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When a group of editors and reporters congregated for lunch last month in a conference room several floors above the Times newsroom, it was a bittersweet moment. It was an occasion to grant an award to a business journalist who exemplifies professional excellence and exceptional character. It was also a reminder of the shocking loss of someone with precisely those attributes.
The room in which we gathered is named for him: Nathaniel C. Nash.
Nathaniel joined the paper in 1973 as a recently minted Harvard graduate who had majored in languages. His path to the Times newsroom came from an unlikely turn. At a Bible study gathering he periodically attended when in New York, he encountered a Times reporter named McCandlish Phillips, who spoke of his work in journalism with such passion that Nathaniel came to feel the same calling.
After starting in clerical jobs, he worked as a copy editor, as a Washington reporter and as a correspondent in Latin America and Europe. “He was the happiest guy in the world when he became a reporter,” said Soma Golden Behr, who worked closely with Nathaniel when she edited the Sunday Business section in the early 1980s. “He said, ‘I can’t believe they’re paying me for what I’m doing.’ He cared deeply, and boy, did he love it.”
In Washington, he chronicled the regulatory and financial breakdown of the savings-and-loan industry. From postings abroad, his subjects ranged from the stolen children of Argentina’s dirty war to the mysteries of Easter Island. He told how Romania aspired to winemaking prowess and how Claudia Schiffer (more adeptly) managed the riches of a supermodeling career.
He was nearly a quarter-century into his career — “at the peak of his life,” Ms. Golden Behr said — when he was suddenly gone. He died in the crash of a United States military plane off Croatia in 1996 while covering a trade mission led by Commerce Secretary Ron Brown.
Nathaniel, a financial correspondent based in Frankfurt, was the only reporter on the trip, which he had persuaded his Times editors to let him cover. He was 44 years old, and he was the first Times journalist since World War II to die while covering a story.
Colleagues were devastated, but the blow was greatest to Nathaniel’s family: his wife, Elizabeth, and their 8-year-son and 5-year-old twin daughters. In discussions between the family and Times journalists and executives, the idea emerged of establishing an annual award in Nathaniel’s memory.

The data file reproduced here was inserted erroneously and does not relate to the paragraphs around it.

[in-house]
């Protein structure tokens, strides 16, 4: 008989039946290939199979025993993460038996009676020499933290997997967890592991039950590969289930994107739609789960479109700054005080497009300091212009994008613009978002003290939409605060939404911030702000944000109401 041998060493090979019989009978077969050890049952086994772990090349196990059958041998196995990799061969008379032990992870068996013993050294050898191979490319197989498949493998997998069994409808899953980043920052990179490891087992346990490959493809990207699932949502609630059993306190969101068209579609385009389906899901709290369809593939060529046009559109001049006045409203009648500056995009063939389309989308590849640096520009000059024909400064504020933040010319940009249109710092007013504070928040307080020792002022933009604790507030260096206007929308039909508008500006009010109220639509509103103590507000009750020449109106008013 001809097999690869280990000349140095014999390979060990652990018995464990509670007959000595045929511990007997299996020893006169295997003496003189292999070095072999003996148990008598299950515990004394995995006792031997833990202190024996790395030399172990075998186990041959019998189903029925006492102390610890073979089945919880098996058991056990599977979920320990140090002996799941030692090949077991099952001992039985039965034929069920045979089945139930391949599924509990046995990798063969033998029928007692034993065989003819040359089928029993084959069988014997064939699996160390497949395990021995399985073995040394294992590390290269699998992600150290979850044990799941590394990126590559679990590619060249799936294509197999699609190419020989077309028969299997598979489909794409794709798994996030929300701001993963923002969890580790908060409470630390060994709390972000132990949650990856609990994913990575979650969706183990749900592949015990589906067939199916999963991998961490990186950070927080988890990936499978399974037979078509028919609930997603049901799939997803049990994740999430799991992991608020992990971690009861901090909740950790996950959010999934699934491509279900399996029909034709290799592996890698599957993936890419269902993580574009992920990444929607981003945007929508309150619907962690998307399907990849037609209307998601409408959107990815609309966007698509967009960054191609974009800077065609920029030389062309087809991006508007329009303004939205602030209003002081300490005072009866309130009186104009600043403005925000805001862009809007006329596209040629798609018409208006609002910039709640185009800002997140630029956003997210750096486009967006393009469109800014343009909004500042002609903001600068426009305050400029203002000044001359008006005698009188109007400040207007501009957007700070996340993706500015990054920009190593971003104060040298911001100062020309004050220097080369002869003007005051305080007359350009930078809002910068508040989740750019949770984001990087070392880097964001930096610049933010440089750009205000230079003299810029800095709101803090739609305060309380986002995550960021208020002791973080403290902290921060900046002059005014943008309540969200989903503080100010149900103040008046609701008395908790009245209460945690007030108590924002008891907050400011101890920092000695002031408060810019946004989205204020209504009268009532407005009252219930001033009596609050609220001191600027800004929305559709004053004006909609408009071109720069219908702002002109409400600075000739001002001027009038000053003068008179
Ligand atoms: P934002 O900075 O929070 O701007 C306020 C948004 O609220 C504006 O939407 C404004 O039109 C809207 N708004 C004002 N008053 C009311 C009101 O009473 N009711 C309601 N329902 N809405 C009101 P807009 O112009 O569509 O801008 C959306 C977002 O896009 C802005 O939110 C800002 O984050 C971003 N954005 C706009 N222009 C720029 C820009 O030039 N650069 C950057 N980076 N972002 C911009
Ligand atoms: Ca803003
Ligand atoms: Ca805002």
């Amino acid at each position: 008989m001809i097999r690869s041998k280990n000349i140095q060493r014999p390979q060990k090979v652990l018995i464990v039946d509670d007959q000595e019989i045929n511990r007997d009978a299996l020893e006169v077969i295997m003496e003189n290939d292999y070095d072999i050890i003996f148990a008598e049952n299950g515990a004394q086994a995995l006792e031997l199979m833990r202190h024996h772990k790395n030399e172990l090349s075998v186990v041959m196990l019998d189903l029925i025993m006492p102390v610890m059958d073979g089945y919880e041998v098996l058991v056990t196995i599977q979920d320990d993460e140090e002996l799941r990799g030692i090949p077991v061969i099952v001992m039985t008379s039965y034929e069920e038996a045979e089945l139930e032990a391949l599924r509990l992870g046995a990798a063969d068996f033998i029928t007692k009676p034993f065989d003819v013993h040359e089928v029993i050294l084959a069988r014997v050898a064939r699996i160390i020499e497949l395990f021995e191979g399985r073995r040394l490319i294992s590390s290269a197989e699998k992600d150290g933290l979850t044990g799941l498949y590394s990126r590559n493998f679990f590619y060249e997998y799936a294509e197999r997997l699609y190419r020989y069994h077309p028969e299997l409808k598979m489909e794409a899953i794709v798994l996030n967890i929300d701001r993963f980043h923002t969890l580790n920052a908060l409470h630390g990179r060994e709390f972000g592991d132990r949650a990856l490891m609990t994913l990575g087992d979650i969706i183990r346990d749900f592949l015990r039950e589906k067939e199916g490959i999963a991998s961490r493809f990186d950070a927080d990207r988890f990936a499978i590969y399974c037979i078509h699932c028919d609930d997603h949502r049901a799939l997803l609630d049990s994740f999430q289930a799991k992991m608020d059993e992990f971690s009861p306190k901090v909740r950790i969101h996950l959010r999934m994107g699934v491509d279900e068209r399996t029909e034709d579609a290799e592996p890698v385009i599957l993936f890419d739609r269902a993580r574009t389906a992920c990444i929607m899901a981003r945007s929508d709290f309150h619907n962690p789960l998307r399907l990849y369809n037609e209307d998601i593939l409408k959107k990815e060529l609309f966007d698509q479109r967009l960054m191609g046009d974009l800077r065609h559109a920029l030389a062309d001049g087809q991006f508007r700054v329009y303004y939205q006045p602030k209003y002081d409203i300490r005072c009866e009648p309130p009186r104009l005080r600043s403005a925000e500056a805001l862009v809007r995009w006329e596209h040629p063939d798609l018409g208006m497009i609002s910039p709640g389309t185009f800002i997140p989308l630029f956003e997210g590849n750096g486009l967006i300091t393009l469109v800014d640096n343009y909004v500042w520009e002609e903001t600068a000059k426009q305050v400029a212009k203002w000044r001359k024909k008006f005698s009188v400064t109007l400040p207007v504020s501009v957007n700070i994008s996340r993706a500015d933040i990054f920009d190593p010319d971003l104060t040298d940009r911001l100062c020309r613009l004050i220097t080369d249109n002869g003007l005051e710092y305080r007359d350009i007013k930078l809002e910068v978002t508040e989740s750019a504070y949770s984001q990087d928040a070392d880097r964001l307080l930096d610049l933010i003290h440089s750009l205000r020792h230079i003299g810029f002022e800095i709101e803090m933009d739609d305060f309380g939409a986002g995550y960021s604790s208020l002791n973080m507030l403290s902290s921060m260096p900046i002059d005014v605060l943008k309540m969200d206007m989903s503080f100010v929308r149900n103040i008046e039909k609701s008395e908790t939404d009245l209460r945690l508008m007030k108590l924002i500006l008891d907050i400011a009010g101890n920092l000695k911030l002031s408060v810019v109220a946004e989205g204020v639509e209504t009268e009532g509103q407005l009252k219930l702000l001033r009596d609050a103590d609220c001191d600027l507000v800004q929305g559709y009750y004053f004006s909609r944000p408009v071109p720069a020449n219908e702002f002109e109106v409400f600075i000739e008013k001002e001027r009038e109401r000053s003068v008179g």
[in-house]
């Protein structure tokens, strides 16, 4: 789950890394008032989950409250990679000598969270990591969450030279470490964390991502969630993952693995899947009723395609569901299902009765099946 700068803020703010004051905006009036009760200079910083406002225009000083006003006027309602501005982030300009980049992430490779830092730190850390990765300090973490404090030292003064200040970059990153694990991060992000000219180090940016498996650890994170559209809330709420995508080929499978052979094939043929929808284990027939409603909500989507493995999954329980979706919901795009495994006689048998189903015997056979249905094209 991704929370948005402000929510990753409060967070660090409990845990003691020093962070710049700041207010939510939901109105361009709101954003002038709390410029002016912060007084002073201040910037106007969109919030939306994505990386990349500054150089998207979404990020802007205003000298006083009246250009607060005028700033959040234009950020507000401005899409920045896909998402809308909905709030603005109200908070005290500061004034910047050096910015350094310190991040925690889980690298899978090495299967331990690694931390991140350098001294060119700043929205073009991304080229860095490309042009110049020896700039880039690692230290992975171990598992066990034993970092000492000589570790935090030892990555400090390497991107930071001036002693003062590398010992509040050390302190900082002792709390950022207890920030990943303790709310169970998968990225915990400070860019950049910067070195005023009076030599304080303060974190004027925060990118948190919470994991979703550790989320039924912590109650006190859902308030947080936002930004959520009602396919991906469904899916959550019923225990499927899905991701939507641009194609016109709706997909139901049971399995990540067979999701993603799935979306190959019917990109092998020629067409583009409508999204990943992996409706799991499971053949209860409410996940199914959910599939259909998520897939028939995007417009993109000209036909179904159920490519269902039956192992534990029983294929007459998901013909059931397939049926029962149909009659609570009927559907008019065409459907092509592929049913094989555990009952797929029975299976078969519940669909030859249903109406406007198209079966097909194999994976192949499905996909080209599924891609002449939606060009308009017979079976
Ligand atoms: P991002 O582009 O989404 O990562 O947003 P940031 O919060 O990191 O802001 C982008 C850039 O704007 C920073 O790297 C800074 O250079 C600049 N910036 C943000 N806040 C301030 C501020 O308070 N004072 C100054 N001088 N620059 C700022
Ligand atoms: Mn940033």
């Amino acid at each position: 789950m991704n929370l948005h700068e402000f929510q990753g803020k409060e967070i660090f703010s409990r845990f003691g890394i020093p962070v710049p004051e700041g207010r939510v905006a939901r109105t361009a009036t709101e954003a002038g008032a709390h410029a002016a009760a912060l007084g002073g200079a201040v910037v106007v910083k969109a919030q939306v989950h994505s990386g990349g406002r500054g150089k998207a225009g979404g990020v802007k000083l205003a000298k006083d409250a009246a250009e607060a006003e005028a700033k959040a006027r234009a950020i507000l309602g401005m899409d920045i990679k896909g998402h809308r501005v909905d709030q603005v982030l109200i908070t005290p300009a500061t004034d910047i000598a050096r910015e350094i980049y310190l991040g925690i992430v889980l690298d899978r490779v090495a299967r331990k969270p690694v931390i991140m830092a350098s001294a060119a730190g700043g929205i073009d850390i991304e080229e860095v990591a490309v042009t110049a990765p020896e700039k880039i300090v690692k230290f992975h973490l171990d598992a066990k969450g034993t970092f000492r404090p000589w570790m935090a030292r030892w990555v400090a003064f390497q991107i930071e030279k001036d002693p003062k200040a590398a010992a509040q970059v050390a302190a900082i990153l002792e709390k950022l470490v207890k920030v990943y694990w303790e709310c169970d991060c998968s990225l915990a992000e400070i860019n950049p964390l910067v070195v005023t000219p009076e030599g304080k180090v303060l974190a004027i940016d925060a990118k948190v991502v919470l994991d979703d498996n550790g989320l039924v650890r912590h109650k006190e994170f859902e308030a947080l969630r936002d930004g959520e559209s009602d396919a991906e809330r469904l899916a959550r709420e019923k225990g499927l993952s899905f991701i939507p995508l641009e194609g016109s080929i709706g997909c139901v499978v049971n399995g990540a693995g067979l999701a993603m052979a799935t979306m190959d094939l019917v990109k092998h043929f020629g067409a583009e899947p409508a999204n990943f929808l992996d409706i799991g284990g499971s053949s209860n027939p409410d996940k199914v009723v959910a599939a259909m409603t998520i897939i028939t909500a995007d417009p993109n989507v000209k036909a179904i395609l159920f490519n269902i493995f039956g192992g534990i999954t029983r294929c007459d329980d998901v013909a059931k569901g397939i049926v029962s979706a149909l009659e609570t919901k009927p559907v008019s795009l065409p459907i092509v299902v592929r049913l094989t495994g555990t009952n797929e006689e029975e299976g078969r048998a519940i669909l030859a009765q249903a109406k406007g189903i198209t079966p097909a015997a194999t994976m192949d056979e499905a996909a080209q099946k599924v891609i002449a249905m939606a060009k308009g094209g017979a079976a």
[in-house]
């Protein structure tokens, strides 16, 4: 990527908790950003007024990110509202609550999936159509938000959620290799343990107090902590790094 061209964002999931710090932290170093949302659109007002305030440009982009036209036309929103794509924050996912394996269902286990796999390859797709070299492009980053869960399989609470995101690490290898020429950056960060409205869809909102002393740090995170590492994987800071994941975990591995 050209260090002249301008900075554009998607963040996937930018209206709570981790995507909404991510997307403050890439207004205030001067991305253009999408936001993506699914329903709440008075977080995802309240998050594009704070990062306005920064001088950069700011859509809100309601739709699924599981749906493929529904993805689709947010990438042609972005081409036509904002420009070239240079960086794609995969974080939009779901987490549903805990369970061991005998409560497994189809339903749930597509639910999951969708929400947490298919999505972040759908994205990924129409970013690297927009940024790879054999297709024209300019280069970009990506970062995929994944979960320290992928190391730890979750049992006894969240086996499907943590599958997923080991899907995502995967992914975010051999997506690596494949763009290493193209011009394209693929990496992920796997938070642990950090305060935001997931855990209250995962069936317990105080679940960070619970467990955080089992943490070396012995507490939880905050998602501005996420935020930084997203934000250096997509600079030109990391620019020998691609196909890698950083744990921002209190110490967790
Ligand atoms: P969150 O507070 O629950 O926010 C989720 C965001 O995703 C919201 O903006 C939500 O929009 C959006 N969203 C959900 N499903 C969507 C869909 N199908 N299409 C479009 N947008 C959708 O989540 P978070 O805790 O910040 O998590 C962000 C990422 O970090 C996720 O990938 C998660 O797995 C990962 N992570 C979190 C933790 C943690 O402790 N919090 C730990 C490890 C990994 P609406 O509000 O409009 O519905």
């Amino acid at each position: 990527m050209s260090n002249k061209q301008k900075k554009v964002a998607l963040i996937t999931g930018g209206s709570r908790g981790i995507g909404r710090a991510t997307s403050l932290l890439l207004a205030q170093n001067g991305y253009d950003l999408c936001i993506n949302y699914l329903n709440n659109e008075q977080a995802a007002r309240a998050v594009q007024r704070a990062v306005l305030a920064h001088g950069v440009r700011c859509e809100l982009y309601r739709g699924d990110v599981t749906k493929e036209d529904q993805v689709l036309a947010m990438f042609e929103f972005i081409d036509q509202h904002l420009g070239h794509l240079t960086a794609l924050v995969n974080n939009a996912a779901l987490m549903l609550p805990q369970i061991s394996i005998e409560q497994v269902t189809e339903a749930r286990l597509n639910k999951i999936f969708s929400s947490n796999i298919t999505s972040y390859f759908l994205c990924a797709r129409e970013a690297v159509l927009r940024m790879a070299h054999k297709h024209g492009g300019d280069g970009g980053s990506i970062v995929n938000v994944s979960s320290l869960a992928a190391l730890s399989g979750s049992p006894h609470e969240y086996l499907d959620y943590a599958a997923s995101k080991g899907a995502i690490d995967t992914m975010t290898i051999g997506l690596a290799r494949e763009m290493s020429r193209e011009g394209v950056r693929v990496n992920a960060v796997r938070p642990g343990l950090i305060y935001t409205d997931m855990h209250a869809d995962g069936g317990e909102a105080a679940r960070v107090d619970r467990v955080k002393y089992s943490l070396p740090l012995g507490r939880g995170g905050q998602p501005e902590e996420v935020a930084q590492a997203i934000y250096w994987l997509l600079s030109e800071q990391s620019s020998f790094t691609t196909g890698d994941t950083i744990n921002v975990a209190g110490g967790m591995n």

But while the award was intended to recognize “journalistic chops,” the criterion “was not a standard like the best business story of the year,” said John Geddes, who was then the business editor. It was meant to honor the singular qualities that defined Nathaniel: Someone who was “cooperative, collegial, who would help you out on anything.”
“In such an ego-driven job,” Mr. Geddes said, “he was selfless in a way that made you think it’s a better place because he’s here.”
There have now been 21 recipients of the award “for coverage of business and economic news distinguished by its intelligence, curiosity and clarity,” their names recorded on a plaque in the Times newsroom. Some have made their mark overseas, like David Barboza and Liz Alderman. Others have had stateside careers, like David Leonhardt and Patricia Cohen. This year, for the first time, the award was presented to someone while an editor: Adrienne Carter, a deputy business editor.
David Carr, a media reporter, was given the award in 2011. His career, too, was abruptly cut short when he died in 2015 at the age of 58.
Above the plaque listing recipients is one commemorating Nathaniel himself, describing him as “a journalist of spacious heart and gracious spirit who epitomized the correspondent’s craft.”
“It’s always striking to me how much it means to The Times to honor the character of the people,” Elizabeth Nash said of the award. “It’s very much about someone who can collaborate, about the telling of the story — not your own accomplishments — and about someone who works well with others, who represents a fineness. It’s very heartening.” The annual award lunch has also been a way for her children, now young adults, to join in a celebration of their father’s work and values.
Almost 30 years ago, when I was a Times editor visiting the Washington bureau and Nathaniel was a congressional reporter, he led me on a daylong tour of Capitol Hill. As the years go by, those receiving the award and attending the lunch are less likely to have known him. But his impact continues to be felt. “This man gave his life serving our readers,” said Ellen Pollock, the current business editor. “That is very much top of mind.”
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